Thanks for pointing this out - sensible advice as you said, although some twelve months too late according to many party members.

I and most of the party understood the need for near-complete unity within the Coalition in the beginning - it was central to our strategy of showing the country that the whole concept of coalition government was something we could all live with.

But this process of differentiation should have started pretty much soon after it became clear that the coalition was strong enough to withstand it - say after three months or so. The biggest reason for the need to stand out as Liberal Democrats (and T.C.T MacDonnell is right in so far as this should be about a clear LD identity not some nebulous lefty one...) isn't, IMHO, tuition fees, not is it the NHS. It is the five hundred pound gorilla in the room, the single most important issue for the majority of people out there - the economic prospects of our nation.

Jonathan you're right to say the party hasn't got a grip on its economic policy. There's nothing more frustrating amongst progressive politicians (this applies across the party divide) than defining their politics as 'allow the free market to do its thing, then we'll argue on a left-right axis about how to share the spoils.' New Labour sterilised the debate around the political economy by subscribing to the 'end of history' argument that the core of our economic problem had been solved - the depression that they saw in demonstrates how useless that assumption was.

Time to get off the sidelines in the debate about how the political economy should be run, time to show the country not only how our 2015 manifesto will be different on the economy than t'other two parties, but how we are making a difference right now in government - and to enunciate exactly what we mean by a Lib Dem economy. I've contributed to this debate with a Plan C (sorry if you're bored of me saying so), see what you make of it... :-)

Matthew Huntbach said...

Meanwhile some of the brighter young MPs were developing an interest in a more free-market approach, but the debate between these two tendencies never really took place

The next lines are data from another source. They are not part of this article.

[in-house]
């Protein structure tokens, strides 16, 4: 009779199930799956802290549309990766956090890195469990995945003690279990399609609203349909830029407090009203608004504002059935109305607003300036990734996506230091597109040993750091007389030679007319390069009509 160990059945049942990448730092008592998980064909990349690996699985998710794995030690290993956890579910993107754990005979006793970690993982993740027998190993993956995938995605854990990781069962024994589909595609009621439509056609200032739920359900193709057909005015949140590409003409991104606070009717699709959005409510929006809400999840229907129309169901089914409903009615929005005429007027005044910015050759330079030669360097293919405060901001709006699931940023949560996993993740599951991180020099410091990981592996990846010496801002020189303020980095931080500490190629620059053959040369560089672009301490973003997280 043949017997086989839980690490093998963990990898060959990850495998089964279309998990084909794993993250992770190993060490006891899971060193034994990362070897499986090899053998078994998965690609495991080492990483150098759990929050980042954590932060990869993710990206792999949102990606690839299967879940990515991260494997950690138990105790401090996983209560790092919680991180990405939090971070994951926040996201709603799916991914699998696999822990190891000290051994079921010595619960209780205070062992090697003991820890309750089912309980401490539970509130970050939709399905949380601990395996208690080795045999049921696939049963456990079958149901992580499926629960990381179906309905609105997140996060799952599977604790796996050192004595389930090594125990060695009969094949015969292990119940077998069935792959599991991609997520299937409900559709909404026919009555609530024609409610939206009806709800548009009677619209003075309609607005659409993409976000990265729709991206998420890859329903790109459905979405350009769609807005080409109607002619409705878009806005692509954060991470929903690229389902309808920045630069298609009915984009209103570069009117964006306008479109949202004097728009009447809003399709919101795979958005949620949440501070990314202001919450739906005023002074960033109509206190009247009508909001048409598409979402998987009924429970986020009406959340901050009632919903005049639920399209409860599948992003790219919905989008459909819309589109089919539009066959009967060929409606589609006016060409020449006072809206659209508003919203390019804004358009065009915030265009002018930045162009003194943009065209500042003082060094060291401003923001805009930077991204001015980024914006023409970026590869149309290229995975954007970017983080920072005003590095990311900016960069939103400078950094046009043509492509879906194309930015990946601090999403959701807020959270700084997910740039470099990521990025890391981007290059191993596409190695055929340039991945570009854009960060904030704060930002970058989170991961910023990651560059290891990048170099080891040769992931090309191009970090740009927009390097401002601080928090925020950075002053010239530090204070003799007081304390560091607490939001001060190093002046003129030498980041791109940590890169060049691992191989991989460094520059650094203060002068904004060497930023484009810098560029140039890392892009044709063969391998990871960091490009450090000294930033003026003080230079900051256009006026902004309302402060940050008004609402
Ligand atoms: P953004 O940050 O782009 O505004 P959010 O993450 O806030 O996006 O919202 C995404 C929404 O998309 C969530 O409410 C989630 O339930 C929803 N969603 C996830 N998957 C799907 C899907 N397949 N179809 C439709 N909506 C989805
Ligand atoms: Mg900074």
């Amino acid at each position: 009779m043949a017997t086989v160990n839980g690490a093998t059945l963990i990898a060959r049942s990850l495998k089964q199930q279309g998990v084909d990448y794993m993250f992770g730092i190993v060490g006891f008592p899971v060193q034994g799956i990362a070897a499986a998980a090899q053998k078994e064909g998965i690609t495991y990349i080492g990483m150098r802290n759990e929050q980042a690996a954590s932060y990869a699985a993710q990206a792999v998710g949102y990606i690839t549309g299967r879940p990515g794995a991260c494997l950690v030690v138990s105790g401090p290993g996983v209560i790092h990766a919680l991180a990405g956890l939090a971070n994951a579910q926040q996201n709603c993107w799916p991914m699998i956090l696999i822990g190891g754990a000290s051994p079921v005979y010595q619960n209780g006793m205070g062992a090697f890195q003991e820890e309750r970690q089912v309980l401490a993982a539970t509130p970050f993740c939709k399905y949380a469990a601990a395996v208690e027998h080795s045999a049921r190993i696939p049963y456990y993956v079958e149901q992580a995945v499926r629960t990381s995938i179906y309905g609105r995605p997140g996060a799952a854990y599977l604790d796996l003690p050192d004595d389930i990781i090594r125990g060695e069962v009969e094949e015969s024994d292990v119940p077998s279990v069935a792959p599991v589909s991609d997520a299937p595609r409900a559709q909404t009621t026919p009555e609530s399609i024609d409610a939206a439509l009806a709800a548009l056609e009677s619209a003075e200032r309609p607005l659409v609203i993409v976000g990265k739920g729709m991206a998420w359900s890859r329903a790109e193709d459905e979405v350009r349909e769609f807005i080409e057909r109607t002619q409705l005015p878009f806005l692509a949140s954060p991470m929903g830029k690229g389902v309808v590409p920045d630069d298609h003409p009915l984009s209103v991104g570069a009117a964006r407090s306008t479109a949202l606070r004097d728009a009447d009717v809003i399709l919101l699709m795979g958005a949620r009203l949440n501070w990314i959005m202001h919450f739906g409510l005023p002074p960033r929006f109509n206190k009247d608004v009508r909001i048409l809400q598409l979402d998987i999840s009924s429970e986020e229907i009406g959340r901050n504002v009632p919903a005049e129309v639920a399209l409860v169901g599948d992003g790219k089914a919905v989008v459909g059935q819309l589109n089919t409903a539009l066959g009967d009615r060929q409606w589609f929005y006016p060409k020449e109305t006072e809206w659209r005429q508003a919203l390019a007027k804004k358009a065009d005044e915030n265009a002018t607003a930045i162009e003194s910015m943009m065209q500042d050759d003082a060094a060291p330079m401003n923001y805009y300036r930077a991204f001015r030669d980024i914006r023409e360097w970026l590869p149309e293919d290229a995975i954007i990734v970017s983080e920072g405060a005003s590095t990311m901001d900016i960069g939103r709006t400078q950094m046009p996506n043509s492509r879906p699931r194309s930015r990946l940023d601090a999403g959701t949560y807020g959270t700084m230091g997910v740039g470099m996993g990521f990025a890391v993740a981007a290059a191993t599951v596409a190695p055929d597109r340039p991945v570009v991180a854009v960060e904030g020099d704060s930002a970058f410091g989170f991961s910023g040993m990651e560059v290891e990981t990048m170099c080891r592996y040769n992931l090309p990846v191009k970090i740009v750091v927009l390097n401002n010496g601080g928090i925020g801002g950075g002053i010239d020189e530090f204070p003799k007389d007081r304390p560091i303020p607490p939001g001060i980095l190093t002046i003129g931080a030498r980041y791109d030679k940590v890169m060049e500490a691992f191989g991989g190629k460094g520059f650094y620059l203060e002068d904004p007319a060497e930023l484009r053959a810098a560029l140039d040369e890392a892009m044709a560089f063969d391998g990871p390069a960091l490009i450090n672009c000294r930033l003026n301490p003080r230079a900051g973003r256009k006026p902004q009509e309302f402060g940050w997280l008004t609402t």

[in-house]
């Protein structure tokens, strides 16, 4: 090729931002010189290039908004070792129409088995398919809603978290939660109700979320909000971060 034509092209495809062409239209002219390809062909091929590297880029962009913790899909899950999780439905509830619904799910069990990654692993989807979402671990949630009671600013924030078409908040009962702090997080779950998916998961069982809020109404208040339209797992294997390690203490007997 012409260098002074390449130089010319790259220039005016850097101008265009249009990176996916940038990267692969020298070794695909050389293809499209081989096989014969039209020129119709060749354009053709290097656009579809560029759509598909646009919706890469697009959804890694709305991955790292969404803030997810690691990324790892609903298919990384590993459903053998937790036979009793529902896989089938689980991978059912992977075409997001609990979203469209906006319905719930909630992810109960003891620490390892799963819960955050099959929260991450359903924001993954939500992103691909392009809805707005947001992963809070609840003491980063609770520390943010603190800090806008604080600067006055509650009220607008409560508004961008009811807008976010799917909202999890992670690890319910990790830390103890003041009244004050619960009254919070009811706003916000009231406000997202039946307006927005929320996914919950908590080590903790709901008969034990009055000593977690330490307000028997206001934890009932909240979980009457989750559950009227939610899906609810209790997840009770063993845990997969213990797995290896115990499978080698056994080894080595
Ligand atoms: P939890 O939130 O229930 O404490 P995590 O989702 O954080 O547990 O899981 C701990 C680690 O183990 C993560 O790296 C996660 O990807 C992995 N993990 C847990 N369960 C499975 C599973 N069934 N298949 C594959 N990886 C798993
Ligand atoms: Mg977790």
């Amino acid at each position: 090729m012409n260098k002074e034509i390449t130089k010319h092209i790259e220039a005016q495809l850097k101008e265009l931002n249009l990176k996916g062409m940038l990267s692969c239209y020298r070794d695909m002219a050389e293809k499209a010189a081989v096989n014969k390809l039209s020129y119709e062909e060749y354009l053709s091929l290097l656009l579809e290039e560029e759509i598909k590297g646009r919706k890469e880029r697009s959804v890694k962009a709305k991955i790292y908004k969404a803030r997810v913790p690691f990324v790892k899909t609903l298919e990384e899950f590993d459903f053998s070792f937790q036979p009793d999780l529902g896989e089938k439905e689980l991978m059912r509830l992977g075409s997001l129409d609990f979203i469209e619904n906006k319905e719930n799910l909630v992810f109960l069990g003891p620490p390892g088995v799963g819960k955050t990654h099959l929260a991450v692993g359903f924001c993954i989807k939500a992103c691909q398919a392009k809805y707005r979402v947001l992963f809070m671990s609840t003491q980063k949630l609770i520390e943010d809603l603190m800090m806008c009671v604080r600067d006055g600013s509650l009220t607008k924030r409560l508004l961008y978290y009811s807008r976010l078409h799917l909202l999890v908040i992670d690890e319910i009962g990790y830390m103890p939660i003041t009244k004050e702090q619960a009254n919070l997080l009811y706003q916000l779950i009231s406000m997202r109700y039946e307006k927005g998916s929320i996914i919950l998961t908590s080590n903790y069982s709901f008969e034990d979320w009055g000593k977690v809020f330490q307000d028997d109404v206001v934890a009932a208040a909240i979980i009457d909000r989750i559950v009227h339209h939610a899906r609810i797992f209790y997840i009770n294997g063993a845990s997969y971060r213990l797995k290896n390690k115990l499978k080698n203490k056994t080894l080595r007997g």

I'd like (well I all ready have many times elsewhere, but once again) to question that "brighter". It seems to me that there is too much readiness to assume anyone who knows the jargon of the free market line and can spout it out with enthusiasm is "bright". It's rather like in my younger days when you could get a reputation for being "bright" by knowing Marxist jargon and spouting it out with enthusiasm.

So is it really that the "brighter" MPs have developed an interest in free market economics, or that those MPs who have developed an interest in free market economics are deemed "brighter"? Bear in mind that we live in a world where there are big media powers who have a vested interest in promoting free market economics, and therefore in pushing the idea that anyone who support them with enthusiasm is "bright" and therefore should be first in line for any top jobs going.

It seems to me the most interesting question now is why the free market ideology that has bee

Matthew Huntbach said...

Sorry, had a system problem, so continuing ...

It seems to me the most interesting question now is why the free market ideology that has become the new orthodoxy in recent decades has not delivered what it promised. I do not believe people in this country now feel happier or more free than they did so before it was pushed down the free market path by Margaret Thatcher and following governments. I do not feel that more of the same in a more extreme form is the solution to the question "what should we do to make it better?".

All this reminds me so much of the days when socialism was the dominant ideology, it was obvious it was not delivering what it promised, and yet if you questioned it in the circles where being a "socialist" meant you were part of the in-crowd, the answer was generally that all existing socialism was not really socialism, and what was required was a more extreme version, then it would be fine.

I do not regard people who jumped on the free market bandwagon at just the time when it was most trendy and yet its failings becoming more obvious as particularly "bright". I would regard as truly "bright" people who can look beyond current orthodoxy, and can stand up to trendiness and stand up to the dominant powers in society.

David said...

I do think the words "free market" are bandied about too freely by neo-liberals AND their opponents. Free markets are not so-called because they should be free of all regulation but because they meet certain theoretical requirements. They are, for example, free of subsidies or other restraints on free competition. Also ideally all producers and all consumers in a given market have equal access to information. Free markets are an ideological construct. In practice there are no free markets and we have to deal with markets that are more or less free. The modern problem is the assumption that all goods and services can be supplied in much the same way as consumer durables. Liberals should like markets but not expect all markets to meet the same criteria in their operation.

David said...

@dreamingspire: I searched BIS and Dept of Education sites and drowned in short-term statistics. Finally I found a useful graph for participation 1960 (5%) to 2000 (35%)here:
I believe today's figure is 42%.